Hong Kong airport passenger numbers plunge 89% for year

Hong Kong airport passenger numbers plunge 89% for year

Airport logs fewer than 9 million for first time since 1985

Cathay Pacific aircrafts are parked on the tarmac at Hong Kong International Airport on Oct 21, 2020.  (Reuters photo)
Cathay Pacific aircrafts are parked on the tarmac at Hong Kong International Airport on Oct 21, 2020. (Reuters photo)

Fewer than 9 million passengers passed through Hong Kong International Airport last year, the lowest level since 1985, new data is expected to show this week, reflecting nearly a full year of Covid-19's devastating impact on air travel.

Hopes of a near-term recovery also appear bleak, according to the International Air Transport Association, which on Tuesday lashed out at the city's pandemic measures, in particular the Christmas Eve decision to raise quarantine from 14 to 21 days.

"Twenty-one days of quarantine is a very solid blocking point for an air traffic recovery. Everybody will be totally deterred from travel," Alexandre de Juniac, director general and CEO of the global airline body, said at a media briefing.

The criticism dovetailed with new IATA data showing advanced flight bookings had weakened towards the end of last year, despite the roll-out of vaccines.

Annual passenger figures due to be released by the Airport Authority this week are expected to show an approximate 89% drop in the number of people travelling in, out and through Hong Kong International Airport (HKIA).

Fully 93% of the estimated 8.8 million arrivals came in the first three months of 2020, before borders were effectively sealed off from visitors in March.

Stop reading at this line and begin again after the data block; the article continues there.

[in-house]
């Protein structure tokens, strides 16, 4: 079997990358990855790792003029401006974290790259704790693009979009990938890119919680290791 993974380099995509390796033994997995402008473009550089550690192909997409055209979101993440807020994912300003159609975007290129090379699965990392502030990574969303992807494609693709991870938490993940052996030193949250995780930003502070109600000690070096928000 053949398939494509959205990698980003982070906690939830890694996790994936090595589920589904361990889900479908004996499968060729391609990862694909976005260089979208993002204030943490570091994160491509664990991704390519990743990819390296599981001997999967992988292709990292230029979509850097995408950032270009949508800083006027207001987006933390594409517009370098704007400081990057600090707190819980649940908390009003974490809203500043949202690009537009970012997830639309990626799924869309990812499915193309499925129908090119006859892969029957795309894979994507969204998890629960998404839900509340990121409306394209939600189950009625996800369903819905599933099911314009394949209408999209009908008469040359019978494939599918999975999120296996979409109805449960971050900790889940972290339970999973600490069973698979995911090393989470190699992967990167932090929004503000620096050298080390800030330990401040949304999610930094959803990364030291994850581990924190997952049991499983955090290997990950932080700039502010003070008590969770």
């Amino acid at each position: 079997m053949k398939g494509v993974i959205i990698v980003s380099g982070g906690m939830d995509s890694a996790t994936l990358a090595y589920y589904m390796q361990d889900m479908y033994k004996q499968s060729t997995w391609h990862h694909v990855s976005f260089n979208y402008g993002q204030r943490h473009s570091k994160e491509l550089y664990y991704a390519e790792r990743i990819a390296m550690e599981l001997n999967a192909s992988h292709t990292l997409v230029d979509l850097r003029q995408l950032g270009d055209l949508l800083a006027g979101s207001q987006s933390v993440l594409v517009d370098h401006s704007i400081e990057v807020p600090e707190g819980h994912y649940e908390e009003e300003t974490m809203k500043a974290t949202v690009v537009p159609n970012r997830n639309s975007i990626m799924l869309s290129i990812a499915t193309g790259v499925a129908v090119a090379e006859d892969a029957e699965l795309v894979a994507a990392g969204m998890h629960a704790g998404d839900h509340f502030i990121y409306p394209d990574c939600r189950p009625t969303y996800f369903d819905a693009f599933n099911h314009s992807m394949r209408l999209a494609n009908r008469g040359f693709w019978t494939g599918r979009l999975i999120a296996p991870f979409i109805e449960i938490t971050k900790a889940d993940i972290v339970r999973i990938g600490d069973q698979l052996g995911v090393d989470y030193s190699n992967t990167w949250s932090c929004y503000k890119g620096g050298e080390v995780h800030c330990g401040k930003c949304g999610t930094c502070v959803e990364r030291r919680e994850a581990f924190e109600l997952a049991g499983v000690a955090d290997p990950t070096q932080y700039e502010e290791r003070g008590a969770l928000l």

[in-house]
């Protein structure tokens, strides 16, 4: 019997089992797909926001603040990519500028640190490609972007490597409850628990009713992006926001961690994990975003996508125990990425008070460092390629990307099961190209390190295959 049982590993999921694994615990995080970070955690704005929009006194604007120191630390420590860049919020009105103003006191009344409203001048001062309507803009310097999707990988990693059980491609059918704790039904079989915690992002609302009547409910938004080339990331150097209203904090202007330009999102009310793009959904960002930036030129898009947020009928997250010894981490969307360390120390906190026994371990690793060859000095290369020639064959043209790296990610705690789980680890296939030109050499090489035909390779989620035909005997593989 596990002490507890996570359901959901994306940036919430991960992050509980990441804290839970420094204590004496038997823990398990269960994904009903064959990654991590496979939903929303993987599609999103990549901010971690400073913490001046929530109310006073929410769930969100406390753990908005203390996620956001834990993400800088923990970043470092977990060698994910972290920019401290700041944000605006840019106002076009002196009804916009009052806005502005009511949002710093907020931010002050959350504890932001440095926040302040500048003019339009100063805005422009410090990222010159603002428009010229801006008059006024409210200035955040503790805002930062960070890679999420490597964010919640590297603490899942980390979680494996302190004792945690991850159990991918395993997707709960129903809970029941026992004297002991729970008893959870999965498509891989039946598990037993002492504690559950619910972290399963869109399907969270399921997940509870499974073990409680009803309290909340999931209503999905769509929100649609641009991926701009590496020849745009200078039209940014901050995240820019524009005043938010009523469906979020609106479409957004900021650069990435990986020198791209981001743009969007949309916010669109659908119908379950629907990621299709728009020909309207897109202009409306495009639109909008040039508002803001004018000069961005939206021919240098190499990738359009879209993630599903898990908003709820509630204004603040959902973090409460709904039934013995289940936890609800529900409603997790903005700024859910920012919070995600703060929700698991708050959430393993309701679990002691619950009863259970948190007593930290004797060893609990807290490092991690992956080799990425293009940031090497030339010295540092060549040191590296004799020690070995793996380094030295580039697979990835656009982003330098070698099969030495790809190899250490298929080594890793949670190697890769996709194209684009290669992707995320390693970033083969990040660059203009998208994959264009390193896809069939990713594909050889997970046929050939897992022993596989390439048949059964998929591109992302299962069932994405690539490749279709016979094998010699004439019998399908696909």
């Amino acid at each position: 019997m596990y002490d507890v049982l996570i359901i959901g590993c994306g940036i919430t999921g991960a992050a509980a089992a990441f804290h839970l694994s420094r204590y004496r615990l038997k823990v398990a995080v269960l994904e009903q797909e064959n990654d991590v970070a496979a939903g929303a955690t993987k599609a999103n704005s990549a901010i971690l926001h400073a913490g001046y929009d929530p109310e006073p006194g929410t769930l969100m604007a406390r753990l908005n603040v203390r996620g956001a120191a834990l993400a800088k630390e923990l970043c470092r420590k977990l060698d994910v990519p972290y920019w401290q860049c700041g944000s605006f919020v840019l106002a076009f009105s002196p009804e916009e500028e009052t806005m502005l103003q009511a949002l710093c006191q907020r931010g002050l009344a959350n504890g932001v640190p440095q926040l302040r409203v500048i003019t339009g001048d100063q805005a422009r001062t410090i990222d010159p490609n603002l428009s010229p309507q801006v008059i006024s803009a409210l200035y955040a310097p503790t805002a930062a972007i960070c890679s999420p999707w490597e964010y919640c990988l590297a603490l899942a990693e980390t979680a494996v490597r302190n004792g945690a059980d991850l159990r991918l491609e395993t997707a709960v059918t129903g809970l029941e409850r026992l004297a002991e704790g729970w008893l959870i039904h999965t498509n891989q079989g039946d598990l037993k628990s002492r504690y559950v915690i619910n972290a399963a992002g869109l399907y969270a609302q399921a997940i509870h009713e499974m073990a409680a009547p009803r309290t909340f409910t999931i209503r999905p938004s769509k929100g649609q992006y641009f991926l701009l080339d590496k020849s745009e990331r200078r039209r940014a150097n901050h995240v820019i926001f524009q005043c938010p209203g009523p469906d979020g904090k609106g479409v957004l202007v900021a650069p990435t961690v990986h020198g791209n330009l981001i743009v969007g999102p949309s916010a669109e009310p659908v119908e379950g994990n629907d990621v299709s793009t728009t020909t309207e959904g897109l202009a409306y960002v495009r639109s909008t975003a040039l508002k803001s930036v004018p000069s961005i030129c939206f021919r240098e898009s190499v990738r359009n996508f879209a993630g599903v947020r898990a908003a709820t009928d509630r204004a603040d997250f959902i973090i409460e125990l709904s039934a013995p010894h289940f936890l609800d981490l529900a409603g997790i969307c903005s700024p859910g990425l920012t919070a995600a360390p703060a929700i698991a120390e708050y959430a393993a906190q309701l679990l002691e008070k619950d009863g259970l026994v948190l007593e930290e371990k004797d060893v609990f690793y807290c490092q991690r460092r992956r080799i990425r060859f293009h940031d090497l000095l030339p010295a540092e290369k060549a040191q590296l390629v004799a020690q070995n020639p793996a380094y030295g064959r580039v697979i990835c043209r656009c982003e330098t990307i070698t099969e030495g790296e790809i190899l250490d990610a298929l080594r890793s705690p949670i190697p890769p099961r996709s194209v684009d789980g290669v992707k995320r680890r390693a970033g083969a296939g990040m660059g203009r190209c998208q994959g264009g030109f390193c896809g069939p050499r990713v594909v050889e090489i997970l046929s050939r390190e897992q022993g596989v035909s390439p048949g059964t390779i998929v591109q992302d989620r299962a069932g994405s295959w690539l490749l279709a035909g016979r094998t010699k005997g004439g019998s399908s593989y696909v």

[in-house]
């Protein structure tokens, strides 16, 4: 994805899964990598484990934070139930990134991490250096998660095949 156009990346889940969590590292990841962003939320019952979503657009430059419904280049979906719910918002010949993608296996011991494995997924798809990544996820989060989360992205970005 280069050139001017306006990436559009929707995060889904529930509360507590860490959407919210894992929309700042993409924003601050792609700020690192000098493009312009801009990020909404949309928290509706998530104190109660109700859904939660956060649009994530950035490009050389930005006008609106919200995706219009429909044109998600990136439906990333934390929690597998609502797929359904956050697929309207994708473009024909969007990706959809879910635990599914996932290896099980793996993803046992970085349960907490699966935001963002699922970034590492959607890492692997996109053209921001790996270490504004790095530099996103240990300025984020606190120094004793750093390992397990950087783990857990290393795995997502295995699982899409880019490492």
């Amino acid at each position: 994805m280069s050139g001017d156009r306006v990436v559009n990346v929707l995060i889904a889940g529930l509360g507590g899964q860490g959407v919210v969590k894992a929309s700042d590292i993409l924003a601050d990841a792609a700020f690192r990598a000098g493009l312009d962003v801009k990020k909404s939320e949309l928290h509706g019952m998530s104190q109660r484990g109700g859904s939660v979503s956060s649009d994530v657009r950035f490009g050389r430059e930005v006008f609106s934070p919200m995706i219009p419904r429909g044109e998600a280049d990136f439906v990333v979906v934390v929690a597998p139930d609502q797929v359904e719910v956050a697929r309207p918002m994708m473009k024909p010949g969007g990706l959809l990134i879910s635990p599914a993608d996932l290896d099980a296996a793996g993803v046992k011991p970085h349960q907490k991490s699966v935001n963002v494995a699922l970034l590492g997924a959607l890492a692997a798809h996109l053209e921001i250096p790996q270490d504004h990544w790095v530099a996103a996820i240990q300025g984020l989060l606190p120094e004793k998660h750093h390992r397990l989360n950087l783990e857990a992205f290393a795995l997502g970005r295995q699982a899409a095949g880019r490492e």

Traditionally one of Asia's busiest airport hubs, HKIA welcomed 71.5 million travellers the year prior.

But 2020's totals are much closer to 1985's, when just 8.63 million people travelled via old Kai Tak Airport, according to Statistics Department data.

Through November, HKIA had welcomed 8.72 million guests, while another 58,433 people travelled in and out of the airport in December, according to separate immigration data. Transit passenger flights typically made up just a third of all traffic during the pandemic.

The South China Morning Post has contacted the Airport Authority Hong Kong, which runs HKIA, for comment.

During the worst of the pandemic, the city's flag carrier, Cathay Pacific Airways, saw daily passenger volumes plummet 99%, down from an average 100,000.

The struggling airline was saved by a government-led HK$39 billion bailout, but it was not enough to keep it from shuttering regional carrier Cathay Dragon and cutting 5,900 jobs in a major reset.

Global rivals also fared poorly, though the damage was not as severe as in Hong Kong. London Heathrow, the first of the major airports to report annual figures for last year, revealed passenger numbers fell 72.7% to 22.1 million.

Nearby Guangzhou Baiyun Airport ended the year having handled 43.8 million passengers, a drop of two-fifths, but was still on course to be the busiest airport in the world for 2020, aided by its biggest operator, China Southern Airlines, mainland China's largest carrier.

The relative strength of those numbers reflect the near complete recovery of the Chinese domestic air travel market, as mainland China recovered from the coronavirus after sealing its borders shut.

Advanced bookings for next month and March, meanwhile, were down four-fifths year-on-year, the airline body said on Wednesday.

IATA chief economist Brian Pearce noted "modest improvements" in bookings globally in the weeks after news of vaccines emerged. But from the end of December into early January "we have seen quite a sharp drop in bookings which means that the immediate outlook looks pretty challenging," he said.

Pearce added: "While the financial markets say we can see light at the end of the tunnel, it's some way away and the situation is likely to get worse first."

Globally, the impact of Covid-19 shaved off 21 years of global passenger traffic growth, back to levels not seen since 1999, according to a report released at the end of last year by aviation data firm Cirium.

Cirium CEO Jeremy Bowen said: "This severe setback shows the true extent of the challenge faced by the struggling aviation sector as it has sought to reset itself in the post-Covid-19 era."

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